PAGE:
Upon first impression, Harry Thornton is clean-cut and polished. He’s articulate, insightful, and humble — and when he speaks, it’s with a silky timber. It’s not hard to imagine him, on stage, spitting out Shakespearian soliloquies as Hamlet (which he has) or belting musical notes in front of a packed audience (he’s done that, too).
Yet, though his maturity may suggest otherwise, Thornton has only just graduated from high school.
Recently, as a senior at Evanston Township High School, Thornton placed as one of ten finalists in the English-Speaking Union’s 32nd annual National Shakespeare Competition. It was a long road. More than 15,000 students compete in 57 ESU branches nationwide; to reach the finals, Thornton had to win both the competition at his school and the one for the entire Chicagoland branch. Only then could he travel to New York with the other branch winners to perform a Shakespearian sonnet and monologue (his was from Hamlet) in front of a panel of judges at Lincoln Center Theater — of those 57 student representatives, just 10 were invited back as finalists to recite a randomly assigned monologue later that day.
“Part of what made it such a powerful experience,” Thornton says, “is that there were students from all over the country, all coming together to perform the works of this writer who lived hundreds of years ago. Being with a group of fellow students who are interested in that idea was rare, and important to me.”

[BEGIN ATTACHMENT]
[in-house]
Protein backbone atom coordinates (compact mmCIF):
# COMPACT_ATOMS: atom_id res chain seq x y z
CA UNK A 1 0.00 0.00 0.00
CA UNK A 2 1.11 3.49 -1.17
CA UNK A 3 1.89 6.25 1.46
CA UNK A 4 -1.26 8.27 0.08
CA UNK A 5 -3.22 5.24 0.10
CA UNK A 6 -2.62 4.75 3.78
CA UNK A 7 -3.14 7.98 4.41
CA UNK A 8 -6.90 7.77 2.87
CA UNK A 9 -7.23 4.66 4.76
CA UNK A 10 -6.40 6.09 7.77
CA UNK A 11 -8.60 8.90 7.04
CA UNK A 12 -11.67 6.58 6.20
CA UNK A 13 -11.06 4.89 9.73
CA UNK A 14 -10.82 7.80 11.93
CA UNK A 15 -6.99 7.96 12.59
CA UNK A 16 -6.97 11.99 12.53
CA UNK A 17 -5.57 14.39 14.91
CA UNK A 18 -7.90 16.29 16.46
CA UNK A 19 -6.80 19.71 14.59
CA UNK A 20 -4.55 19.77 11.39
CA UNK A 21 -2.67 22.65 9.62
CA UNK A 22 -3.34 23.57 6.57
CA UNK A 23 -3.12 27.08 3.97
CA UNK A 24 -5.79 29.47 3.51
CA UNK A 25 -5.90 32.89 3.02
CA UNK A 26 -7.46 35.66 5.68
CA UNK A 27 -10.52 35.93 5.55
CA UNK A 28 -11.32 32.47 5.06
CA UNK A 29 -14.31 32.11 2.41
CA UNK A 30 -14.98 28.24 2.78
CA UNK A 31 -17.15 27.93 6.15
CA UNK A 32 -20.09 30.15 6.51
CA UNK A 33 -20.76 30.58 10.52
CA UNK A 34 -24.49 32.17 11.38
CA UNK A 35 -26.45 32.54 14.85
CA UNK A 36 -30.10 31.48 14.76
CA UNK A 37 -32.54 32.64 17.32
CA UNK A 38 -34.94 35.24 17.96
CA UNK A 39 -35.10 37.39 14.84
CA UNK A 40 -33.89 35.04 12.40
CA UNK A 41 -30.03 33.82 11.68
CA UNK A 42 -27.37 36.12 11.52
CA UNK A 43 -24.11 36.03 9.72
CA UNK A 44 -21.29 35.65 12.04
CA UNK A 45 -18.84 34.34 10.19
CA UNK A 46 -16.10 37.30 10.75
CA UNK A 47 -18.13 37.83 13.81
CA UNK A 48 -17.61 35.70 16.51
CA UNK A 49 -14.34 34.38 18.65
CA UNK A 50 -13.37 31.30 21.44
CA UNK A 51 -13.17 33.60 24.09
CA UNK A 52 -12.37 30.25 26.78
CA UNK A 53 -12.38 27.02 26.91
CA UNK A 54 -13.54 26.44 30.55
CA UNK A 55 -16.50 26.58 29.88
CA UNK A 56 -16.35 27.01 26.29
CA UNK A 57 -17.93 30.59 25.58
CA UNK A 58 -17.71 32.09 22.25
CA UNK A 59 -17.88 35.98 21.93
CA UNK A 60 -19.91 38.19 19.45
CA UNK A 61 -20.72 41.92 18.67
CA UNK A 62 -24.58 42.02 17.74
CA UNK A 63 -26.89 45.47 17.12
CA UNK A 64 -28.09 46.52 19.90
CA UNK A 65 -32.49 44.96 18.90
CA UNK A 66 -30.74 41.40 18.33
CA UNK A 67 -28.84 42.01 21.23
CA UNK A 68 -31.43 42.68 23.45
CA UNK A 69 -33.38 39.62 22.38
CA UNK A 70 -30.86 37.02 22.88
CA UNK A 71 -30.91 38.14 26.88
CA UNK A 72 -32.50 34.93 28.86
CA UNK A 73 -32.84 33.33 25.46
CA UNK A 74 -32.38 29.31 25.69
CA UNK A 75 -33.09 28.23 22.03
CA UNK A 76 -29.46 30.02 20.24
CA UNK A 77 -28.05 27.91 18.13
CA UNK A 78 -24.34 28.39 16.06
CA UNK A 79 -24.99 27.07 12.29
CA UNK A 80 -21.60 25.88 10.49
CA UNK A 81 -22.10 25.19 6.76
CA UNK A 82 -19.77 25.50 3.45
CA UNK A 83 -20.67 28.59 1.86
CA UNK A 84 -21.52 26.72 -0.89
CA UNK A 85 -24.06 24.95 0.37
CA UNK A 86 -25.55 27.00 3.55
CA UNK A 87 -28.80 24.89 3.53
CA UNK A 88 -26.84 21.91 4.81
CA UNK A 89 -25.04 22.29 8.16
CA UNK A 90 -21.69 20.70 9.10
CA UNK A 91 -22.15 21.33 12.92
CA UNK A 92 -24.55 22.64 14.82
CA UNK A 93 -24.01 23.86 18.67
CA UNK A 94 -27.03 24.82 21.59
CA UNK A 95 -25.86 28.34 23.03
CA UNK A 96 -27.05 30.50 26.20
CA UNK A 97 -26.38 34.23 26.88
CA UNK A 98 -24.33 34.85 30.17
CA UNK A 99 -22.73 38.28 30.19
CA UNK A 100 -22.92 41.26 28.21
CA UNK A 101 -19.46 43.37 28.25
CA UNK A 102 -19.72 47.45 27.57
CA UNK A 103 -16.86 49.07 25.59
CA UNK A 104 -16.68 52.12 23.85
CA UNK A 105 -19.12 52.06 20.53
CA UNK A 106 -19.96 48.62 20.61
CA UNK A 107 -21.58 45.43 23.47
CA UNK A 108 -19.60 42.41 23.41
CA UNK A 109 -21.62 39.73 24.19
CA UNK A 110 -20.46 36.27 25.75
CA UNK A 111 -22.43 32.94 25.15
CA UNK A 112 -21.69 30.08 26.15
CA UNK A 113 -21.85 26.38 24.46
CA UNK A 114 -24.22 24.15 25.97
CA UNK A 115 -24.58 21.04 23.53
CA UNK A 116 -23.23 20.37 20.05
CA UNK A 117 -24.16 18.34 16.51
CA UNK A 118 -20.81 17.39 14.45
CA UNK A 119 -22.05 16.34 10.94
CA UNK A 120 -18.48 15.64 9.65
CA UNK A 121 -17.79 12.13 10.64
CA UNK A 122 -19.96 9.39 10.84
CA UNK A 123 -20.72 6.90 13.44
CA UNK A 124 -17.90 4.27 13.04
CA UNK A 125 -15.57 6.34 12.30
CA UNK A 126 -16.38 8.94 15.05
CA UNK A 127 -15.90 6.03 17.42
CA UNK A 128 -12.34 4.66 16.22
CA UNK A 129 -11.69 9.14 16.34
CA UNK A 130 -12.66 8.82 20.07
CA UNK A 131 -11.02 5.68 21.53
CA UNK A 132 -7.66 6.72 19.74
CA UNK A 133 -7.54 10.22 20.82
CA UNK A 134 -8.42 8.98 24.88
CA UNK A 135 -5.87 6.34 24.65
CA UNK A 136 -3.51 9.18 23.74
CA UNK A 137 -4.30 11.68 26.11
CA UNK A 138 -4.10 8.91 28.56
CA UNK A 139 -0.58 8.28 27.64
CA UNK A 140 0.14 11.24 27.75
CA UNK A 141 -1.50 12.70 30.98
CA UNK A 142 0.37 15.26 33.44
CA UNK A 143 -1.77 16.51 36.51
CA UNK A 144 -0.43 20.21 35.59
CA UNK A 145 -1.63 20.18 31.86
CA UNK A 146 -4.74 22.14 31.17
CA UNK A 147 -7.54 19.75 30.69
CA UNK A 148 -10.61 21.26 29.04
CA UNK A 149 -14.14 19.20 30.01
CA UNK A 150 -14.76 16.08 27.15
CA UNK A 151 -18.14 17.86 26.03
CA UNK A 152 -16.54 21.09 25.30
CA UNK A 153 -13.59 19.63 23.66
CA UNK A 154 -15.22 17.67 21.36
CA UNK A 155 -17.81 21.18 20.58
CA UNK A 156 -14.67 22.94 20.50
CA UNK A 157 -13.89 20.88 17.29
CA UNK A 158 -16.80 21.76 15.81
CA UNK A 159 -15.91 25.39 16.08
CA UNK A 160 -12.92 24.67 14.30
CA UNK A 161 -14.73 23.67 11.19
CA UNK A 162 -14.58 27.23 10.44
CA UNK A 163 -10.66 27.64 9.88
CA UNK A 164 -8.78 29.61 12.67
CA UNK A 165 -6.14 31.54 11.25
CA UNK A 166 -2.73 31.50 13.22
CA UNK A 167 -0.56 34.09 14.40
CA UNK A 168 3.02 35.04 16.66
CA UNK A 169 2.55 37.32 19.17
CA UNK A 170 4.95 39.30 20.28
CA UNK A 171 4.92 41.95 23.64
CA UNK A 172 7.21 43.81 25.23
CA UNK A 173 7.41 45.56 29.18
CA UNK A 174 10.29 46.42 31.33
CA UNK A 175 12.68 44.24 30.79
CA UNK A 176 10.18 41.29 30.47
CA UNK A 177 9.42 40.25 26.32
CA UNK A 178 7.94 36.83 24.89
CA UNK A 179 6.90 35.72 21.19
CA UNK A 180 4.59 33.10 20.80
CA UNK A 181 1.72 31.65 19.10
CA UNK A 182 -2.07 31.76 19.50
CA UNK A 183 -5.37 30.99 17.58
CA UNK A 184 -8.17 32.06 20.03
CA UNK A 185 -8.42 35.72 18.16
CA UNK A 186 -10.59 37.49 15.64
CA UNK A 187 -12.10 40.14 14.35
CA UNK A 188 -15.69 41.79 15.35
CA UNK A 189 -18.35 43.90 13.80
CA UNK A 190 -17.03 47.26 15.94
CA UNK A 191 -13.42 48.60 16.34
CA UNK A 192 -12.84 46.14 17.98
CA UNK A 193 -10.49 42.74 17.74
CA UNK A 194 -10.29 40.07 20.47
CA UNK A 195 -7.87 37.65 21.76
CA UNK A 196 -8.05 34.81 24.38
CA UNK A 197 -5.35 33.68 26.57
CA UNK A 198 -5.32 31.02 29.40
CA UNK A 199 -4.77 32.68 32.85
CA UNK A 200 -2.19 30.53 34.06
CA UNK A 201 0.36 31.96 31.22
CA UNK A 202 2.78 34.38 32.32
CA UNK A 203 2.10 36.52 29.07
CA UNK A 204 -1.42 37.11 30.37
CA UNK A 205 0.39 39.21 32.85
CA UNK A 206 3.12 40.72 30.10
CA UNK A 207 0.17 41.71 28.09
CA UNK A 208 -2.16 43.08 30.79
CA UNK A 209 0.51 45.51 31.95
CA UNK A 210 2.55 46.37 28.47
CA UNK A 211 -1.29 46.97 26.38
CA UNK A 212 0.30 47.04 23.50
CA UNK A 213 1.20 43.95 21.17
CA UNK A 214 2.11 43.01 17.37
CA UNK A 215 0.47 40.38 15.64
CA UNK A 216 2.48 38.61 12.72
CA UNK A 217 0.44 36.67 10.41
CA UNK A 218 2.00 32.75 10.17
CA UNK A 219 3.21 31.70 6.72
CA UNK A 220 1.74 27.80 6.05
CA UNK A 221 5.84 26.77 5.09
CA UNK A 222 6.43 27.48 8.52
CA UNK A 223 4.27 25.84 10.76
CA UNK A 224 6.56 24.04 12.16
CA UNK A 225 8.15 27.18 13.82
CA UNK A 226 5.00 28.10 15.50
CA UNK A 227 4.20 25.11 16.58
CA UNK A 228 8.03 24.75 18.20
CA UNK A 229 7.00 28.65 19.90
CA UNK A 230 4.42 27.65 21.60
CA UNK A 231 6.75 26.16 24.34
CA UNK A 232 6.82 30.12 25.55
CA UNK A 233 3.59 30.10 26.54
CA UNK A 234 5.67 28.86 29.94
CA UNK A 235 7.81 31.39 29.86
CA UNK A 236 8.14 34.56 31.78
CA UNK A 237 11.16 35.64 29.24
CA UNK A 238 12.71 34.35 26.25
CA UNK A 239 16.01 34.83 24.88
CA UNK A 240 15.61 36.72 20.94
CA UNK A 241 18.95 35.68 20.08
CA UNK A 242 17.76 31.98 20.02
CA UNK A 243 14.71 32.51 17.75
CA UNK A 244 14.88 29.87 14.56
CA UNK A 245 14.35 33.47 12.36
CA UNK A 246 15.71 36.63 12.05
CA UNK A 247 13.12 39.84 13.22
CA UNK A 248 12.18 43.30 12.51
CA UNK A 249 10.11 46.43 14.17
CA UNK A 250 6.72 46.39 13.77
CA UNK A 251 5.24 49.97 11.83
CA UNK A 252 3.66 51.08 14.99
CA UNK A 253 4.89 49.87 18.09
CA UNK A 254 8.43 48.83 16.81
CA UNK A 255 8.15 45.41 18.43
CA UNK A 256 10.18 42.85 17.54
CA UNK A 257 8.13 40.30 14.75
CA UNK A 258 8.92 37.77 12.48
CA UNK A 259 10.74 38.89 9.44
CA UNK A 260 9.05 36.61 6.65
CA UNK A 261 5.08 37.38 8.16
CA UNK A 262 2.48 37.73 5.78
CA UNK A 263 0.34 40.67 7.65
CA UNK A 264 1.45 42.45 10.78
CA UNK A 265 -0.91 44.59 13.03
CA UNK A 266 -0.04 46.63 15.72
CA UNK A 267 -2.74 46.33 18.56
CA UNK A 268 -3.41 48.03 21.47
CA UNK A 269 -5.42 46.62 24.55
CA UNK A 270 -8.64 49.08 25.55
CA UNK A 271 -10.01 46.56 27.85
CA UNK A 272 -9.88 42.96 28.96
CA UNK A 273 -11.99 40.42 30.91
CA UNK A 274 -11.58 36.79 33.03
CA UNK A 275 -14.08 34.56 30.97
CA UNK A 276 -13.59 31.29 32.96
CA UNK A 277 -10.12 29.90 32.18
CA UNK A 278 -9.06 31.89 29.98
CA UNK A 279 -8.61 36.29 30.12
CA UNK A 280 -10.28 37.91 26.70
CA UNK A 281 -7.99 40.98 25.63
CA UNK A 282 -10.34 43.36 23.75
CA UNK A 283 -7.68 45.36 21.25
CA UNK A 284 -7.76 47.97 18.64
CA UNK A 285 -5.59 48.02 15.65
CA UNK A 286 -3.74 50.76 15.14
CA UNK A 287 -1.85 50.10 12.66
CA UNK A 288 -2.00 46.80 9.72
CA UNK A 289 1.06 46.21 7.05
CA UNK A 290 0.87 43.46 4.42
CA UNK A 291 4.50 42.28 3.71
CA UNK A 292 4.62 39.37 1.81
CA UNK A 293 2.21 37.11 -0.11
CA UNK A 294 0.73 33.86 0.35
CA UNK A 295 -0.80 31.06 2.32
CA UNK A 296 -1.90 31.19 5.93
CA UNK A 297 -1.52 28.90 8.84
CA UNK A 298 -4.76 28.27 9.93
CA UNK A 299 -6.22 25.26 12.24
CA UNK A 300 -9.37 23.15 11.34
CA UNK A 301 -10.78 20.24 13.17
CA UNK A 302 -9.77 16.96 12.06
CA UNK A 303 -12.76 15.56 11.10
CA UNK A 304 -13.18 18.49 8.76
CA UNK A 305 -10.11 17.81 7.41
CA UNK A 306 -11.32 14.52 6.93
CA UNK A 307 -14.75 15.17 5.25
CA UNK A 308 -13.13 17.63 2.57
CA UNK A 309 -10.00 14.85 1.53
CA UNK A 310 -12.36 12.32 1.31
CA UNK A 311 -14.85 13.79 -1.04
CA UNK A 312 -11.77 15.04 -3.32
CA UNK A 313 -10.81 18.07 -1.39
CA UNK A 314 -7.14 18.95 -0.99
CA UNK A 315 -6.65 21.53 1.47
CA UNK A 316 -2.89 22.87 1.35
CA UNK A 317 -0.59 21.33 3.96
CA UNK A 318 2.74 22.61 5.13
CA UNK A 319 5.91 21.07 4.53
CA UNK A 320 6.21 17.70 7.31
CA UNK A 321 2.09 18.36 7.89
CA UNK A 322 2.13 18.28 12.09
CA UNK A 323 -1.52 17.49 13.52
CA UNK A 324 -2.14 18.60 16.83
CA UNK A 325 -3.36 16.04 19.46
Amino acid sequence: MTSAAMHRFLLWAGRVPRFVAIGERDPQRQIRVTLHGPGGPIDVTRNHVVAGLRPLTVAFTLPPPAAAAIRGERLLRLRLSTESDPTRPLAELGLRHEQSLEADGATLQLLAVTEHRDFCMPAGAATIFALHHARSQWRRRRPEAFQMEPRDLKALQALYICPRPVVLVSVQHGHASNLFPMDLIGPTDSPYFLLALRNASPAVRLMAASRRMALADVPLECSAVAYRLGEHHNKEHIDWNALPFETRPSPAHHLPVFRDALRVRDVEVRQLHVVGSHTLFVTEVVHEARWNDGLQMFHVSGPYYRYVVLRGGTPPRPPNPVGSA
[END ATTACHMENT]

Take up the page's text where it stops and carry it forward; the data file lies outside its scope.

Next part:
This was not Thornton’s first trip to New York. As a freshman, he advanced to New York, but did not make it to the finals.
“I’ve gotten a lot better at acting,” Thornton notes, an achievement he attributes less to a fine-tuning of technical skill and more to the well of life experiences he’s accumulated in the intervening years. “Alienation and frustration with parents — I wasn’t fully able to address those as a 14-year-old. Now I feel like I can do Hamlet justice.”
In the fall, Thornton will study acting at Carnegie Mellon’s theater conservatory. While most of the students he’ll encounter there will come from an art school background, Thornton sees his public school education as an advantage.
“As an actor, you always want to be drawing on your surroundings, observing people, living life,” Thornton says, “and you really get to do that at a big public school.”
If one of the primary goals of the ESU’s competition was to foster understanding and preserve the integrity of William Shakespeare’s language in the face of hackneyed texts, tweets and other grammatical injustices, they have succeeded with Thornton. This summer, he’ll play Orlando in a production of As You Like It. Someday, when he’s old and gray, he hopes to tackle King Lear.
“These plays are so old — the fact that they still exist is a testament to their importance,” Thornton says passionately, from a place of genuine authority. “I think they offer profound insight into human nature. There’s something just intangibly beautiful about them.”
The English-Speaking Union’s Chicago Branch is dedicated to promoting oral literacy and communication through the English language. To help fund its array of programs and scholarships, consider attending their annual Ascot Ball on Saturday, June 13 at Raffles Hotel. More information is available at